Since it is People-to-People contacts which will be the bedrock of a bilateral relationship, connectivity must be improved ,the document says, and suggests resumption or establishment of passenger ferry services beween Thalaimannar and Rameswaram, Colombo and Tuticorin, an Kankesanthurai and Karaikal. The document also propagates the facilitation of grid connectivity between the two countries for Sri Lanka to get power from India in times of drought and for Sri Lanka to sell power to India in case it has a surplus.
In the field of defense cooperation, the document points out that Sri Lanka has not used the Indian Special Line of Credit of US$ 50 million for countering terrorism. Ways of using it should be explored, especially since more Lines of Credit in the defense sector are in the pipeline. The document points out the importance of having “political level strategic cooperation in the field of defense and security.” It can build on the model of the war-time Indo-Lankan Troika which was very useful.
Mechanisms for political level strategic cooperation existing in India and other countries should be studied. This would be apart from organizing regular high level visits of defense personnel and exchange of visits. There should be Sri Lankan high level defense personnel visits to India at least once a year. There should be India-Lanka and multilateral military exercises every year. There should be facilities in Sri Lanka for training Indian military personnel. There should be closer and regular interaction between the police forces of the two countries with places in Indian paramilitary and police institutions for Sri Lankan personnel. The office of the Defense Advisor in the Sri Lanka High Commission ought to be strengthened.
On the contentious issue of Indians fishing in the Palk Strait, the document says that the Sri Lankan missions in New Delhi and Chennai should interact with officials of the Central and State governments and also fishermen’s associations in Tamil Nadu to highlight the issue of IUU especially bottom trawling by Indian fishermen.
However, the document advocates a “humane approach” to the “genuine problems faced by fishermen on both sides of the maritime boundary.” The Sri Lankan government, it said, is working out a proposal on this issue.
Detailing the other areas of cooperation the document calls for joint research in fisheries and marine resources. It also talks of cooperation to set up a mechanism for disaster management
Lankan Refugees in India
The document makes suggestions for the resolution of the problem of Sri Lankan displaced persons in India. Its resolution will keep vested interests and fringe elements from exploiting the community’s plight for their narrow political ends. The Sri Lankan government should announce a comprehensive package which may include customs duty waivers, settling-in expenses, housing, and economic rehabilitation. The documents seeks the involvement of the UNHCR and also the political leadership of Tamil Nadu where the refugees live.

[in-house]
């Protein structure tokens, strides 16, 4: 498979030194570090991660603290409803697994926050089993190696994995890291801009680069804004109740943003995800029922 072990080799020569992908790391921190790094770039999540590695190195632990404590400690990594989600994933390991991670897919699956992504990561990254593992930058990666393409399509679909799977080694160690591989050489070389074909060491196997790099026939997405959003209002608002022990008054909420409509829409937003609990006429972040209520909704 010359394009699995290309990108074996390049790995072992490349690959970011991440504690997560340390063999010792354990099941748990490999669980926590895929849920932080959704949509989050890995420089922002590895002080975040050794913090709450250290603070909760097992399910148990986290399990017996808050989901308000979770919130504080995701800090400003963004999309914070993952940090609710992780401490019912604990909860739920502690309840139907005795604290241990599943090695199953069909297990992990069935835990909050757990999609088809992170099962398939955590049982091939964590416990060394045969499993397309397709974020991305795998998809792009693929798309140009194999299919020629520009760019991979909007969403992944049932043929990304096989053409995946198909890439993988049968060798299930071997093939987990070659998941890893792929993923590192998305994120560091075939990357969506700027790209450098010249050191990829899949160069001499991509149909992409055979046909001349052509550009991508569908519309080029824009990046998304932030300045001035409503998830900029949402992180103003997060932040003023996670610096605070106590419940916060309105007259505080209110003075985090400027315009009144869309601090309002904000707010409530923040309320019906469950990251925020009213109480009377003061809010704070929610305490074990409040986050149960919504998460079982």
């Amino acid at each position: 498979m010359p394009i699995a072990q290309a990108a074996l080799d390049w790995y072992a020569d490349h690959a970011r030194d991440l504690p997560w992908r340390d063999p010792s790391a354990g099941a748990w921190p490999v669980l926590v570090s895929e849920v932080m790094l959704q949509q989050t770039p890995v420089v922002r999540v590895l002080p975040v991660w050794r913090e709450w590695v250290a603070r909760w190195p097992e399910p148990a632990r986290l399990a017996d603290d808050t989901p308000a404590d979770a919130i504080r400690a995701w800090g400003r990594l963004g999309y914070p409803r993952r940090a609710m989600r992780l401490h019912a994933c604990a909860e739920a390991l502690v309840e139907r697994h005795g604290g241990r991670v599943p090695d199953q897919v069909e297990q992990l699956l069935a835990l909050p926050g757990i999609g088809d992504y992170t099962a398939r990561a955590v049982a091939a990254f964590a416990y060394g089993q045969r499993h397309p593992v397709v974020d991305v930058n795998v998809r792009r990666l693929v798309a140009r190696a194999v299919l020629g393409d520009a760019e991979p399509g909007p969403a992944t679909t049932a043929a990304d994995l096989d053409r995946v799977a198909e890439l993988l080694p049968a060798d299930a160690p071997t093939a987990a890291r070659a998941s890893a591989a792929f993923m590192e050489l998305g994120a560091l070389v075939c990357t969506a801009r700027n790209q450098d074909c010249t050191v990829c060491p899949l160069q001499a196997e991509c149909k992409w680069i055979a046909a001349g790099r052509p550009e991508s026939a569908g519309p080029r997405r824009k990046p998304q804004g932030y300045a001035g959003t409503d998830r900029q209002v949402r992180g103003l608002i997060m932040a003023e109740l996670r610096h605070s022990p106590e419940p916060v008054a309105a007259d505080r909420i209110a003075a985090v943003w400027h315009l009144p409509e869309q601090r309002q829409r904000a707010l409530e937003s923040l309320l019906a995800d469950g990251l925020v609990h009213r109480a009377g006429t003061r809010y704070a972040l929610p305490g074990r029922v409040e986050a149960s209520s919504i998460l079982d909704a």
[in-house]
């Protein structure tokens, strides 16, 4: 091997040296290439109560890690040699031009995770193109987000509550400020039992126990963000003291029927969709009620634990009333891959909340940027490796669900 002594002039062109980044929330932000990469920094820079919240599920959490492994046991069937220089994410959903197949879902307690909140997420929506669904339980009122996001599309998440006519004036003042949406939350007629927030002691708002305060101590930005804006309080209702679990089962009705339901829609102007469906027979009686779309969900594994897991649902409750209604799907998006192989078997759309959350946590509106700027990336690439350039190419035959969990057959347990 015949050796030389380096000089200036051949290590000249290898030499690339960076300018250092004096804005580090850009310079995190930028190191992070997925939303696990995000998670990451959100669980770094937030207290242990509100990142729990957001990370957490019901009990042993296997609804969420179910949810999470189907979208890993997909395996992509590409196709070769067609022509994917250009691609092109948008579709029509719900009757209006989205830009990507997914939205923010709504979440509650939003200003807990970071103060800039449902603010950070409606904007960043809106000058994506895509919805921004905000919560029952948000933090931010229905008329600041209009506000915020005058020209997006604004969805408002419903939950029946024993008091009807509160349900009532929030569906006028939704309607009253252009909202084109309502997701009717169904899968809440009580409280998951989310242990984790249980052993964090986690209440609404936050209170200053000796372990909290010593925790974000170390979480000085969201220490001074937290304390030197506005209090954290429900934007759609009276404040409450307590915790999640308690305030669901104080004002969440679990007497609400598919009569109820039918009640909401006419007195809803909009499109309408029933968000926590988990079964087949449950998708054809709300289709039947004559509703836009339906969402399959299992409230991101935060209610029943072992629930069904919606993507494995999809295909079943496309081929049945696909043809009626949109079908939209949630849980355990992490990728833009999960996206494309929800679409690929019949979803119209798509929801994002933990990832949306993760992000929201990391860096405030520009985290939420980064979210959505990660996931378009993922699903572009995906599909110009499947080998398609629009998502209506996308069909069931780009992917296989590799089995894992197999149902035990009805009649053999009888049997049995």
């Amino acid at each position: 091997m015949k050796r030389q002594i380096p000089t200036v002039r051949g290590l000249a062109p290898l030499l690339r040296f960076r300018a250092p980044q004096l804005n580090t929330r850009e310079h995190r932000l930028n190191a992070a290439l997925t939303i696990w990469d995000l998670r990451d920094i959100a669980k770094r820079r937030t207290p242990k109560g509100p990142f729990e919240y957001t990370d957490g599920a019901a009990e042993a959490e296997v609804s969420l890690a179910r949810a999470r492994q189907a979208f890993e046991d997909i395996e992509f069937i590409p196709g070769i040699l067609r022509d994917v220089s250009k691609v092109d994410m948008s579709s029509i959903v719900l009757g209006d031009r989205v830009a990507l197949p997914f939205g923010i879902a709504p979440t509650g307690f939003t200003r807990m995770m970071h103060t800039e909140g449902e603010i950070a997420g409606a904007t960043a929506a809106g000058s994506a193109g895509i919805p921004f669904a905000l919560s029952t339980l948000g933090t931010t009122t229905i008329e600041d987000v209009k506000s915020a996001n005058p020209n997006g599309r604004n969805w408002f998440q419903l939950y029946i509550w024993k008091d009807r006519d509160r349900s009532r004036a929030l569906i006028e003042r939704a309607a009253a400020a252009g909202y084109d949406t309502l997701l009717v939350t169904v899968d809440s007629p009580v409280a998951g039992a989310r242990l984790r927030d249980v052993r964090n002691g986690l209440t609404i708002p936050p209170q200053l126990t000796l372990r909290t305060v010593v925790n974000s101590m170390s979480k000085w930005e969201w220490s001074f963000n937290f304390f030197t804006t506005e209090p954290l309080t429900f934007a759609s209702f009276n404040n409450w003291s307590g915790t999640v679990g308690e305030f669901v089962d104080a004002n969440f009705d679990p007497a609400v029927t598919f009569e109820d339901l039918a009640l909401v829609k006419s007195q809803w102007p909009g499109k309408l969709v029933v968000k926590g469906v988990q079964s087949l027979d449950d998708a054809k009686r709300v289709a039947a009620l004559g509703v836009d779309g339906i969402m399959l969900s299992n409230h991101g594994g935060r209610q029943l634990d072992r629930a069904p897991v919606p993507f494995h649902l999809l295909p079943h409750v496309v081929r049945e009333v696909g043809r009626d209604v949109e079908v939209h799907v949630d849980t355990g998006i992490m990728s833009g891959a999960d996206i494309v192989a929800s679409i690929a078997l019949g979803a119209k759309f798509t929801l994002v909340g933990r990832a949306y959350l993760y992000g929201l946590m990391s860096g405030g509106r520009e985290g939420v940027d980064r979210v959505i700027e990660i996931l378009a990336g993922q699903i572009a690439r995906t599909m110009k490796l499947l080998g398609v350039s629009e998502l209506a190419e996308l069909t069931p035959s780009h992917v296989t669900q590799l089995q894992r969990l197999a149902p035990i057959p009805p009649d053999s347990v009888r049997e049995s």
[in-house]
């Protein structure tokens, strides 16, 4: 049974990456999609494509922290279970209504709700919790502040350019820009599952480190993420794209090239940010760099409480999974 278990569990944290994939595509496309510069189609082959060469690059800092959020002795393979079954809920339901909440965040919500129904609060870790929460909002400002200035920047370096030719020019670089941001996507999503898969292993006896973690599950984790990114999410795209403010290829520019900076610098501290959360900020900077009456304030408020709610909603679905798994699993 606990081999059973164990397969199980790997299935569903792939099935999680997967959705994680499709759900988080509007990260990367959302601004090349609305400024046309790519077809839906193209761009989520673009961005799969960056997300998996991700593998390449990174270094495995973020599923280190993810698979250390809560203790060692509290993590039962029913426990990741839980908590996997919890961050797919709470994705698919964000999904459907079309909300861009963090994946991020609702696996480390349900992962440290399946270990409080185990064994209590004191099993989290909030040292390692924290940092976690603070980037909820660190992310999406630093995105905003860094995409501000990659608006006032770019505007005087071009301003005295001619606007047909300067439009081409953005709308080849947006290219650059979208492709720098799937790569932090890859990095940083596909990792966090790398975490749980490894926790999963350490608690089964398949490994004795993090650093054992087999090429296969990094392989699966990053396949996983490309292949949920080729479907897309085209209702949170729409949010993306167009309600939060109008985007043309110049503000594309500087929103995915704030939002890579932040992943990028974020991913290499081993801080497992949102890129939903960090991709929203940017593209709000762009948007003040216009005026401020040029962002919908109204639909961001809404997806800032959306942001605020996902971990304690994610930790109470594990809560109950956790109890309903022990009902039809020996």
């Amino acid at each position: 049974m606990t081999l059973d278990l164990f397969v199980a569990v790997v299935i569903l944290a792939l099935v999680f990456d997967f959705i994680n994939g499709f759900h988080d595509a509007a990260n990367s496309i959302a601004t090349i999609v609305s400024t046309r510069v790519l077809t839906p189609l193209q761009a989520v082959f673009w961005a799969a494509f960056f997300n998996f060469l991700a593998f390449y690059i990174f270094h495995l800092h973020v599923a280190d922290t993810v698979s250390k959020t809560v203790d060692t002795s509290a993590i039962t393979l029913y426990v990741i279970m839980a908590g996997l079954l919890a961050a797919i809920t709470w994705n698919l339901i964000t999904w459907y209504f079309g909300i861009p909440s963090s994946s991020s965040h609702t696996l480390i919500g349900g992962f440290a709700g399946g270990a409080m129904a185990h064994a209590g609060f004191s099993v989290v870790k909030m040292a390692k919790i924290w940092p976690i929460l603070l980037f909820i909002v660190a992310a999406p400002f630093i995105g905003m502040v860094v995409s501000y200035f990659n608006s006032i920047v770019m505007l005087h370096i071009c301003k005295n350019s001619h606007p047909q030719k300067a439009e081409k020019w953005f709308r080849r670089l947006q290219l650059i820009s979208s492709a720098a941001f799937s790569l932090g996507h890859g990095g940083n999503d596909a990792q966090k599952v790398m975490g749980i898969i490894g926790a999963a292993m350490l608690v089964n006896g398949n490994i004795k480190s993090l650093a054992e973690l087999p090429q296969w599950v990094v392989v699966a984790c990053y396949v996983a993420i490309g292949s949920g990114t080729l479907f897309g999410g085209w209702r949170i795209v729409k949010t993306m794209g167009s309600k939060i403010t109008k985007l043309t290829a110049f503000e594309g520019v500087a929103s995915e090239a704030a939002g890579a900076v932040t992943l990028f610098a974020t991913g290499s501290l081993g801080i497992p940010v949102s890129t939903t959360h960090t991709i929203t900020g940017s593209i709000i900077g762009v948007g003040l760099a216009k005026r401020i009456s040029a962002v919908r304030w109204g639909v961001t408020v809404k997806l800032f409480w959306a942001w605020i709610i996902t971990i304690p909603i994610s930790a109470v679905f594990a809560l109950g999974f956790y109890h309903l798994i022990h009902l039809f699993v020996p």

Culture and Education
India and Sri Lanka share a common cultural, linguistic, intellectual and religious legacy going back centuries into history. There has been a cultural cooperation agreement since 1977, but a lot more can be done. Sri Lanka should emulate the Indian Cultural Center in Colombo and spread Sri Lankan culture, dance, music and art in India by setting up a Sri Lankan Cultural Center and also participating in cultural events in India to showcase Lankan culture.
Buddhism has been a lynchpin of the age-old relations between Sri Lanka and India. While the mission in India is in touch with the Mahabodhi Society, it has to expand to other parts of India where there are Buddhist communities, the document said. Facilities should be provided for Indian scholars to study Buddhism in Sri Lanka and Sri Lankans should be able to study Pali and Buddhism in India. Sri Lanka should be able to provide Ordination for Indian Buddhist monks and allocate places for them in its Pirivenas. The government of India has already set apart US$ 15 million for the promotion of Buddhist links between India and Sri Lanka.
With the help of Ambassador Dr.V.K.Valsan, the document has identified areas of cooperation in the field of Hinduism. The promotion of the Ramayana Trail, the Murugan Trail and the Siva Sakthi Trail will increase religious tourism between the Hindus of Sri Lanka and India. e The Hindu epic Ramayana intimately links the two countries. Cooperation between Sri Lanka and India in this area already exists as Sri Lanka has sent a sacred stone from the Sita temple here to the Ram Mandir in Ayodhya.
The document further urges the government to provide opportunities for Indian Hindu religious leaders and scholars to interact with their counterparts in Sri Lanka and to enable Sri Lankan diplomatic missions to actively participate in major Hindu religious ceremonies. The Lankan government should also facilitate Catholic devotees and scholars to visit the Velankanni church in Tamil Nadu which is very popular among both Tamil and Sinhalese Catholics.
The document urges the Lankan missions in India to be in touch with Indian journalists, foreign journalists based in India, intellectuals, opinion makers, film makers, archeologists, artistes, and think tanks to enhance Sri Lanka’s profile and also have positive stories presented in the Indian media. The South Asian University in New Delhi should be helped to become a center of excellence.
Tours of Sri Lanka should be organized for opinion makers to enable them to understand the realities in Sri Lanka and interact with their counterparts in the island. Heads of Lankan missions in India should give six interviews per year to the Indian print and electronic media and also be active on social media to clarify matters about Sri Lanka and promote the country.
The Lankan government and the missions in India should draw up plans to celebrate the centenary of Rabindranath Tagore’s visit to Sri Lanka in 2022 and the 75 th. Anniversary of the establishment of diplomatic relations between Sri Lanka and India in 2023.